Several lines of evidence support a role for synaptotag-min as the Ca2+ sensor for exocytosis of neurotransmitters. For instance, mutant embryos of Drosophila and C. elegans that completely lack synaptotagmin fail to hatch and exhibit very reduced, uncoordinated muscle contractions. Larvae with partial loss-of-function mutations of synaptotagmin survive, but their neurons are defective in Ca2+-stimulated vesicle exocytosis. Moreover, in mice, mutations in synapto-tagmin that decrease its affinity for Ca2+ cause a corresponding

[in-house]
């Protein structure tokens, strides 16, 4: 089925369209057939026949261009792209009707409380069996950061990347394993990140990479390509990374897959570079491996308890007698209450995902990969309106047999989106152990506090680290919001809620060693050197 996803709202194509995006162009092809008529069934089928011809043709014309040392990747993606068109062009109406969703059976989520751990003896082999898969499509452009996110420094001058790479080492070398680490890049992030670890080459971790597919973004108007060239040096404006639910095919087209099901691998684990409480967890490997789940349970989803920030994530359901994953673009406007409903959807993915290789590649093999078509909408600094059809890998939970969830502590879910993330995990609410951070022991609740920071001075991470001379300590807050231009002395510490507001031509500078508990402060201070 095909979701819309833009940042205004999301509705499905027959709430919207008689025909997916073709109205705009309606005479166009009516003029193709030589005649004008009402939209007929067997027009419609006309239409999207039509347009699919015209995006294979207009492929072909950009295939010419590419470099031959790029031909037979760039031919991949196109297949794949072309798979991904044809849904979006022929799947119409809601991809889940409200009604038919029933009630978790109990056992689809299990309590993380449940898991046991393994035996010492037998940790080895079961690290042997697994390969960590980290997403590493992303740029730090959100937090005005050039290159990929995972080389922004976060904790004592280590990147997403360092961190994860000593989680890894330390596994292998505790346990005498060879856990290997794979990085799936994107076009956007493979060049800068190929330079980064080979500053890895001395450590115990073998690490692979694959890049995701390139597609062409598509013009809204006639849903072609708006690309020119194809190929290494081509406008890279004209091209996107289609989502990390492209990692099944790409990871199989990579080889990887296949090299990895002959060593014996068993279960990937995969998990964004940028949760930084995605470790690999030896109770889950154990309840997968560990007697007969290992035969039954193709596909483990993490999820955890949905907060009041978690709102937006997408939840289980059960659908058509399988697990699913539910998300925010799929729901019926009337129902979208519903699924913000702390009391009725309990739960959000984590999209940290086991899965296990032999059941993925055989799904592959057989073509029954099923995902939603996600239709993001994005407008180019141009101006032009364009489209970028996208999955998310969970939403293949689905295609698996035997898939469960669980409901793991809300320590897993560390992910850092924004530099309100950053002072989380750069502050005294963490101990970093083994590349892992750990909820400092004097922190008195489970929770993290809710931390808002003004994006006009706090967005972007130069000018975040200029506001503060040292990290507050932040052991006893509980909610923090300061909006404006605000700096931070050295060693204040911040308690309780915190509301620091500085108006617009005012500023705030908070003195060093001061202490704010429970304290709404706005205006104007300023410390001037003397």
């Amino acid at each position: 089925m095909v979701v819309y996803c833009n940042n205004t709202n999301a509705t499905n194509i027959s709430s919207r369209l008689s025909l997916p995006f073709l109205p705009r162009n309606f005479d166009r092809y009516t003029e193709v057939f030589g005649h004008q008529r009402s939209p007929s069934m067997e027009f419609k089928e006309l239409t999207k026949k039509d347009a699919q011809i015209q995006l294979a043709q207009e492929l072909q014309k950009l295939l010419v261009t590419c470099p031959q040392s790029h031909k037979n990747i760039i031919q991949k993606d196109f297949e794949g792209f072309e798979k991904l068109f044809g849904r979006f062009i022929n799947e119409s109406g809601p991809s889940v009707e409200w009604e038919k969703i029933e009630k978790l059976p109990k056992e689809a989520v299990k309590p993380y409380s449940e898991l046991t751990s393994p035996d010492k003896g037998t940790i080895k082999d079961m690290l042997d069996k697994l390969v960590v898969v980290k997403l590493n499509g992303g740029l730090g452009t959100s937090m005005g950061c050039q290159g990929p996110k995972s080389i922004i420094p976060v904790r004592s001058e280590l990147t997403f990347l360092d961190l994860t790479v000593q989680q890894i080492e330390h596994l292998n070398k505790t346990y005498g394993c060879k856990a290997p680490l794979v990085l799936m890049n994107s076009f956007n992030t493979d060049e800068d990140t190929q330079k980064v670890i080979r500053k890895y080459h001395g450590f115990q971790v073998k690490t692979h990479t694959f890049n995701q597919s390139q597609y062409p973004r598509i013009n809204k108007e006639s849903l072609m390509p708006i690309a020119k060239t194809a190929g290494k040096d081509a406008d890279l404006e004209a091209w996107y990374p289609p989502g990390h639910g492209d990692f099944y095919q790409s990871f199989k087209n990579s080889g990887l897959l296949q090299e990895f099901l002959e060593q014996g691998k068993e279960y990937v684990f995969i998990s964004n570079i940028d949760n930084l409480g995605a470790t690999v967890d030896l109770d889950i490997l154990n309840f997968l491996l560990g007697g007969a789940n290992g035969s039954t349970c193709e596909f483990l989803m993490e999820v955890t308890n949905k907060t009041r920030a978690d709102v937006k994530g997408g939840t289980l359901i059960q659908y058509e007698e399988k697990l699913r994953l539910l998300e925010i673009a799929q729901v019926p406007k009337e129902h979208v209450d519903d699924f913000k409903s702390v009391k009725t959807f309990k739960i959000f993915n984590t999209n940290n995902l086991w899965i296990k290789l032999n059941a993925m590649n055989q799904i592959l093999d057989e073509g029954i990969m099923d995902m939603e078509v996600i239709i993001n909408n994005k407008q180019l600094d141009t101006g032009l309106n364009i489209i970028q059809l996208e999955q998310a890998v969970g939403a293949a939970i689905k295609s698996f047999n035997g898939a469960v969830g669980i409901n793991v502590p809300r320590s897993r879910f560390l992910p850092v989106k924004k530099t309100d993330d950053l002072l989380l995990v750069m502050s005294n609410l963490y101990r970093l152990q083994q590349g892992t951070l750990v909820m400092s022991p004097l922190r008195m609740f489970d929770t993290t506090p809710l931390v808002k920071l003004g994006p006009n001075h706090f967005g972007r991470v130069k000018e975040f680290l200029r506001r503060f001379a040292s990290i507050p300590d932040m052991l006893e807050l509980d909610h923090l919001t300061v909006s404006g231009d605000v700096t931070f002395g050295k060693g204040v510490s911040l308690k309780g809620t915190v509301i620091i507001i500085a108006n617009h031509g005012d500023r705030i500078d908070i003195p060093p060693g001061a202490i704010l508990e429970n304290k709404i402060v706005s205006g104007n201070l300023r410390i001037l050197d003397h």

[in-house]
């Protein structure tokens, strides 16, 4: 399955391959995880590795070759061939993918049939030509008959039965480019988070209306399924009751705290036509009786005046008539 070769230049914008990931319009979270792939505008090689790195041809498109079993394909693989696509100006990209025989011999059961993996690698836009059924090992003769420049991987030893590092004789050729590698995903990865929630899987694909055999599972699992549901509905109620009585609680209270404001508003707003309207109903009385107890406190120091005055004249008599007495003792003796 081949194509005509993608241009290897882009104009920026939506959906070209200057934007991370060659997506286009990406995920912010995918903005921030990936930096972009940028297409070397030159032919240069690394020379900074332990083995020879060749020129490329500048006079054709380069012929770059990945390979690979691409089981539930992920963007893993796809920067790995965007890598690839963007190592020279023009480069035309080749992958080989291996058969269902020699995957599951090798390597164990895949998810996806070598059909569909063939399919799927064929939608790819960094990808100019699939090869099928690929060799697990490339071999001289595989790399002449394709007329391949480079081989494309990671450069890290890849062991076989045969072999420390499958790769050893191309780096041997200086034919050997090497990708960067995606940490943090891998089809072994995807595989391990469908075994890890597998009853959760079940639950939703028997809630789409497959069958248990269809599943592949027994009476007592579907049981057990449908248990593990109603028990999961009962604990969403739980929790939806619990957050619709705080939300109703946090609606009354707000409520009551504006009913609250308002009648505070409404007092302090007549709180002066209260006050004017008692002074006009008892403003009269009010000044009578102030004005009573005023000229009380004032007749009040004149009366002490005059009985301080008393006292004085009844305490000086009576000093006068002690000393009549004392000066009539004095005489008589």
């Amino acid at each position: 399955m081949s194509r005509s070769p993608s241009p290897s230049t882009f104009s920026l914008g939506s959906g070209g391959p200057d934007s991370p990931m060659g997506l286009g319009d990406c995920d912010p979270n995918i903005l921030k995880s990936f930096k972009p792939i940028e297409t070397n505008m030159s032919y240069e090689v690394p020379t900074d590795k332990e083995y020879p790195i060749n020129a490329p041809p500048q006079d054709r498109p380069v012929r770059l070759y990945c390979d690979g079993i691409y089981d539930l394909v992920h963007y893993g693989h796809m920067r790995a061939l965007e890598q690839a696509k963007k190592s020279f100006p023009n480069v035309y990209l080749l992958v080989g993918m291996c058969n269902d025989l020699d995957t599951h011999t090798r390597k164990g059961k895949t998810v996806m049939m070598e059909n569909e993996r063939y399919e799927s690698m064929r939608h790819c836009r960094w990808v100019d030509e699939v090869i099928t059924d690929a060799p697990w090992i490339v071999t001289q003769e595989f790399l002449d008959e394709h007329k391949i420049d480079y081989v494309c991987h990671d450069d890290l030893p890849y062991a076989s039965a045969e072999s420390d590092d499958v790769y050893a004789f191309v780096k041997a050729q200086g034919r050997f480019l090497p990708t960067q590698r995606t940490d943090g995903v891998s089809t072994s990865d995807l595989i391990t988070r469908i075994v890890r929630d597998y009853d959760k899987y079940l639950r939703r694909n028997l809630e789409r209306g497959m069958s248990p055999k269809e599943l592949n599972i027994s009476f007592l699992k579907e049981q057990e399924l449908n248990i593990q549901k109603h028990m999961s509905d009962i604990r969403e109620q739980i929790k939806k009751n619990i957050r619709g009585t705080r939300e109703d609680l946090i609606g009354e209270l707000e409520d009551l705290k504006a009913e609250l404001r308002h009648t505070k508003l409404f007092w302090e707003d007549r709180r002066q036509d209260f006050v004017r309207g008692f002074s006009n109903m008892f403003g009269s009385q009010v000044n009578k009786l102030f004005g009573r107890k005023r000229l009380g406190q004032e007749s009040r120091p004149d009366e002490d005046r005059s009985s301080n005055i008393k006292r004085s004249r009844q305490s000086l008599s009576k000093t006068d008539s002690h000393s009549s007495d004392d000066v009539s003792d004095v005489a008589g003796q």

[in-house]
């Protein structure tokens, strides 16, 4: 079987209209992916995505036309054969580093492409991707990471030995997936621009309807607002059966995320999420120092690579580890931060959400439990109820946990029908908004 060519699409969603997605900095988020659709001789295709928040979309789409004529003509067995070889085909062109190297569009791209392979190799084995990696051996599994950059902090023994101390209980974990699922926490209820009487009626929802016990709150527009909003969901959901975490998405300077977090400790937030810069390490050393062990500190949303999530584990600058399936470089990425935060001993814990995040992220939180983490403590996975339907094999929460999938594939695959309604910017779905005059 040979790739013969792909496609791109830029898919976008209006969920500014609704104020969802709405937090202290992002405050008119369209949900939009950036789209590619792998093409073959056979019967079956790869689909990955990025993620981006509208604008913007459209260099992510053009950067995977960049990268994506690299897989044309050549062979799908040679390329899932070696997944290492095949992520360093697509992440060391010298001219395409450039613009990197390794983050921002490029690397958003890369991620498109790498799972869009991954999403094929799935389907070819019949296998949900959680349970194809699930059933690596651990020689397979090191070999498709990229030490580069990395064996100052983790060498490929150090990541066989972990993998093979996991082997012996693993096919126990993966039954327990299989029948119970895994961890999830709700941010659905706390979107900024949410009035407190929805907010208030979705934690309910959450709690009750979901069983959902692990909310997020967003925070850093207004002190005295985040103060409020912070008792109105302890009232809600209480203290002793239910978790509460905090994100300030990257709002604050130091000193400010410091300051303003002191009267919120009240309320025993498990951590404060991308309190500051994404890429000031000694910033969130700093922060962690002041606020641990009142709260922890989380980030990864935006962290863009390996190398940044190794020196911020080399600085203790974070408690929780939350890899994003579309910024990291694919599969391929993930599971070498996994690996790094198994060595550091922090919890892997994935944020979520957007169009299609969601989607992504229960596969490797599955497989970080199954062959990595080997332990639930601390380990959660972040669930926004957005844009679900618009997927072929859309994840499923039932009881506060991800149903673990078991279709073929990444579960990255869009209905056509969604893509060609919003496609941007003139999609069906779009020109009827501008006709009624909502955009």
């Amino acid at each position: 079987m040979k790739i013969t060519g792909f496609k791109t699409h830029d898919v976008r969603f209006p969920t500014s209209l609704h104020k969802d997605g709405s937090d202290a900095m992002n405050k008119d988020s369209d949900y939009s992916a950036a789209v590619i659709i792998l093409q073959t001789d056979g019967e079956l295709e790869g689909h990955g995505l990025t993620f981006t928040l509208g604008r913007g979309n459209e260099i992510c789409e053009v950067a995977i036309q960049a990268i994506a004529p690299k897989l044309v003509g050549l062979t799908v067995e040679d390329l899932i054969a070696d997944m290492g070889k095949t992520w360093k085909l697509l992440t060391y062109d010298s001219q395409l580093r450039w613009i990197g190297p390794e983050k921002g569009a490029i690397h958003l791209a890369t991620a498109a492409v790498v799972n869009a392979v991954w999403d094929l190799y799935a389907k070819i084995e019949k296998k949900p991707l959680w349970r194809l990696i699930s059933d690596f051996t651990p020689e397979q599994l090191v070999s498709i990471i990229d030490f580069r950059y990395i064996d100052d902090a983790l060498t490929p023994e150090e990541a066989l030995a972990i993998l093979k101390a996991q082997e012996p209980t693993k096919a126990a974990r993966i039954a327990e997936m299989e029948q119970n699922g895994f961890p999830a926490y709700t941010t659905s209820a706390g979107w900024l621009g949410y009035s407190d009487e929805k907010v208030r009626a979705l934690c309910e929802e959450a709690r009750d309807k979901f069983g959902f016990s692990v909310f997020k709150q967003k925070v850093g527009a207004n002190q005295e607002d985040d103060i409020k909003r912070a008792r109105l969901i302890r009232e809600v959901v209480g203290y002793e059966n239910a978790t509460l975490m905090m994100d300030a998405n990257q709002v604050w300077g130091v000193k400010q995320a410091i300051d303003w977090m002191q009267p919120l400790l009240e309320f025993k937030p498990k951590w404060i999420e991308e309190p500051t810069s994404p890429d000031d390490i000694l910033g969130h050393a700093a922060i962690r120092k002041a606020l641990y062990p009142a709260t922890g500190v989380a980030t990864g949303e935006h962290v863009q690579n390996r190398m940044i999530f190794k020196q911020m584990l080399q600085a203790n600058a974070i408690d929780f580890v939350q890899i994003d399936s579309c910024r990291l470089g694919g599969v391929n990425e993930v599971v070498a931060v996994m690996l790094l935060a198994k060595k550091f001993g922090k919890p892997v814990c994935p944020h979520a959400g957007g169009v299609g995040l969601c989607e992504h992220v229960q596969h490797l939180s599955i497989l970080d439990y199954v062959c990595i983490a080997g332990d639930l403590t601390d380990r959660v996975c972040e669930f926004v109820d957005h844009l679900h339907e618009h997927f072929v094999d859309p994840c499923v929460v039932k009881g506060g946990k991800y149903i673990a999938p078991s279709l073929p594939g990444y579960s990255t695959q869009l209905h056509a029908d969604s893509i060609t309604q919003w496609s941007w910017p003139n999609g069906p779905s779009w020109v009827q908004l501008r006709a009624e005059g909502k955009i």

▲ FIGURE 17-36 Release of neurotransmitters and the recycling of synaptic vesicles. Step 1: Synaptic vesicles loaded with neurotransmitter (red circles) move to the active zone and then dock at defined sites on the plasma membrane of a presynaptic cell. Synpatotagmin prevents membrane fusion and release of neurotransmitter. Botulinum toxin prevents exocytosis by proteolytically cleaving VAMP the v-SNARE on vesicles. Step 2: In response to a nerve impulse (action potential), voltage-gated Ca2+ channels in the plasma membrane open, allowing an influx of Ca2+ from the extracellular medium. The resulting Ca2+-induced conformational change in synaptotagmin leads to fusion of docked vesicles with the plasma membrane and release of neurotransmitters into the synaptic cleft. Step 3: After clathrin/AP vesicles containing v-SNARE and neurotransmitter transporter proteins bud inward and are pinched off in a dynamin-mediated process, they lose their coat proteins. Dynamin mutations such as shibire in Drosophila block the re-formation of synaptic vesicles, leading to paralysis. Step 4 : The uncoated vesicles import neurotransmitters from the cytosol, generating fully reconstituted synaptic vesicles and completing the cycle. Most synaptic vesicles are formed by endocytic recycling as depicted here. However, endocytic vesicles containing membrane from the axon terminus can fuse with the endosome; budding from this compartment can then form "new" synaptic vesicles. [See K. Takei et al., 1996, J. Cell. Biol. 133:1237; V. Murthy and C. Stevens, 1998, Nature 392:497; and R. Jahn et al., 2003, Cell 112:519.]